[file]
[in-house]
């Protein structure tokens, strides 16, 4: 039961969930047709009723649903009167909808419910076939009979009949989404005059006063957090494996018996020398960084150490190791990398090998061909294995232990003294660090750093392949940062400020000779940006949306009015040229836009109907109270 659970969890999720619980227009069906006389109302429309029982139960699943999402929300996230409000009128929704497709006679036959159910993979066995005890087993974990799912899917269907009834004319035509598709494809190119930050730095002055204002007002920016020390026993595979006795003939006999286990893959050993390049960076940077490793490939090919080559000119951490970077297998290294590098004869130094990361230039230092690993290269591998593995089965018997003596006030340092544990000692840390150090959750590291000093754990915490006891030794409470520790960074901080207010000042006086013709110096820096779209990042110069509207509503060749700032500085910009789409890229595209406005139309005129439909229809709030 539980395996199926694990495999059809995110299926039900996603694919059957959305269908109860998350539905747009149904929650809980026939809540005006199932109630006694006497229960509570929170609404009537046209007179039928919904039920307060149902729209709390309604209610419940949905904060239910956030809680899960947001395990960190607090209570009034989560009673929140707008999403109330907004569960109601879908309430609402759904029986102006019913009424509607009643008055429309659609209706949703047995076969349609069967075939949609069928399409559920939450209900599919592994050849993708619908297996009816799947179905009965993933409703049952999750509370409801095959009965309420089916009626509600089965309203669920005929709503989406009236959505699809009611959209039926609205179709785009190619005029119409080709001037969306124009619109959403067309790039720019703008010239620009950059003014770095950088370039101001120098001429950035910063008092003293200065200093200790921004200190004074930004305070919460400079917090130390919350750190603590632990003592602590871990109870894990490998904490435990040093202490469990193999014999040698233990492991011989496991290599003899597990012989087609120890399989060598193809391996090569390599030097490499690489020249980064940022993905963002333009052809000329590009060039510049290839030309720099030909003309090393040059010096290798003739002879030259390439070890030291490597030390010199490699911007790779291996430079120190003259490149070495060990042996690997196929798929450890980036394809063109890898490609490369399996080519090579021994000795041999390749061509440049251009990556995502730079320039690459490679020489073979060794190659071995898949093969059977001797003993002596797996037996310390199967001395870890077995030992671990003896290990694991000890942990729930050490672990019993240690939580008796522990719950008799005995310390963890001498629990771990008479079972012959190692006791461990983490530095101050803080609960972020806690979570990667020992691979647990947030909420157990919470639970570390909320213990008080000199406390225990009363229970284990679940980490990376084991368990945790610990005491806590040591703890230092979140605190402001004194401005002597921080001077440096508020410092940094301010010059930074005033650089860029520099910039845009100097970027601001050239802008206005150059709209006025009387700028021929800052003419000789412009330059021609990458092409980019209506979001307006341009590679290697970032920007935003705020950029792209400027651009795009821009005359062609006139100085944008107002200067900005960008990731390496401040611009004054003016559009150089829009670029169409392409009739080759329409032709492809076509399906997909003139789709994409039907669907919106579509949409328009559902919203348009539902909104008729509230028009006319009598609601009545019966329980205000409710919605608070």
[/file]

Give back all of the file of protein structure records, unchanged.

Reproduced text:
[in-house]
């Protein structure tokens, strides 16, 4: 039961969930047709009723649903009167909808419910076939009979009949989404005059006063957090494996018996020398960084150490190791990398090998061909294995232990003294660090750093392949940062400020000779940006949306009015040229836009109907109270 659970969890999720619980227009069906006389109302429309029982139960699943999402929300996230409000009128929704497709006679036959159910993979066995005890087993974990799912899917269907009834004319035509598709494809190119930050730095002055204002007002920016020390026993595979006795003939006999286990893959050993390049960076940077490793490939090919080559000119951490970077297998290294590098004869130094990361230039230092690993290269591998593995089965018997003596006030340092544990000692840390150090959750590291000093754990915490006891030794409470520790960074901080207010000042006086013709110096820096779209990042110069509207509503060749700032500085910009789409890229595209406005139309005129439909229809709030 539980395996199926694990495999059809995110299926039900996603694919059957959305269908109860998350539905747009149904929650809980026939809540005006199932109630006694006497229960509570929170609404009537046209007179039928919904039920307060149902729209709390309604209610419940949905904060239910956030809680899960947001395990960190607090209570009034989560009673929140707008999403109330907004569960109601879908309430609402759904029986102006019913009424509607009643008055429309659609209706949703047995076969349609069967075939949609069928399409559920939450209900599919592994050849993708619908297996009816799947179905009965993933409703049952999750509370409801095959009965309420089916009626509600089965309203669920005929709503989406009236959505699809009611959209039926609205179709785009190619005029119409080709001037969306124009619109959403067309790039720019703008010239620009950059003014770095950088370039101001120098001429950035910063008092003293200065200093200790921004200190004074930004305070919460400079917090130390919350750190603590632990003592602590871990109870894990490998904490435990040093202490469990193999014999040698233990492991011989496991290599003899597990012989087609120890399989060598193809391996090569390599030097490499690489020249980064940022993905963002333009052809000329590009060039510049290839030309720099030909003309090393040059010096290798003739002879030259390439070890030291490597030390010199490699911007790779291996430079120190003259490149070495060990042996690997196929798929450890980036394809063109890898490609490369399996080519090579021994000795041999390749061509440049251009990556995502730079320039690459490679020489073979060794190659071995898949093969059977001797003993002596797996037996310390199967001395870890077995030992671990003896290990694991000890942990729930050490672990019993240690939580008796522990719950008799005995310390963890001498629990771990008479079972012959190692006791461990983490530095101050803080609960972020806690979570990667020992691979647990947030909420157990919470639970570390909320213990008080000199406390225990009363229970284990679940980490990376084991368990945790610990005491806590040591703890230092979140605190402001004194401005002597921080001077440096508020410092940094301010010059930074005033650089860029520099910039845009100097970027601001050239802008206005150059709209006025009387700028021929800052003419000789412009330059021609990458092409980019209506979001307006341009590679290697970032920007935003705020950029792209400027651009795009821009005359062609006139100085944008107002200067900005960008990731390496401040611009004054003016559009150089829009670029169409392409009739080759329409032709492809076509399906997909003139789709994409039907669907919106579509949409328009559902919203348009539902909104008729509230028009006319009598609601009545019966329980205000409710919605608070």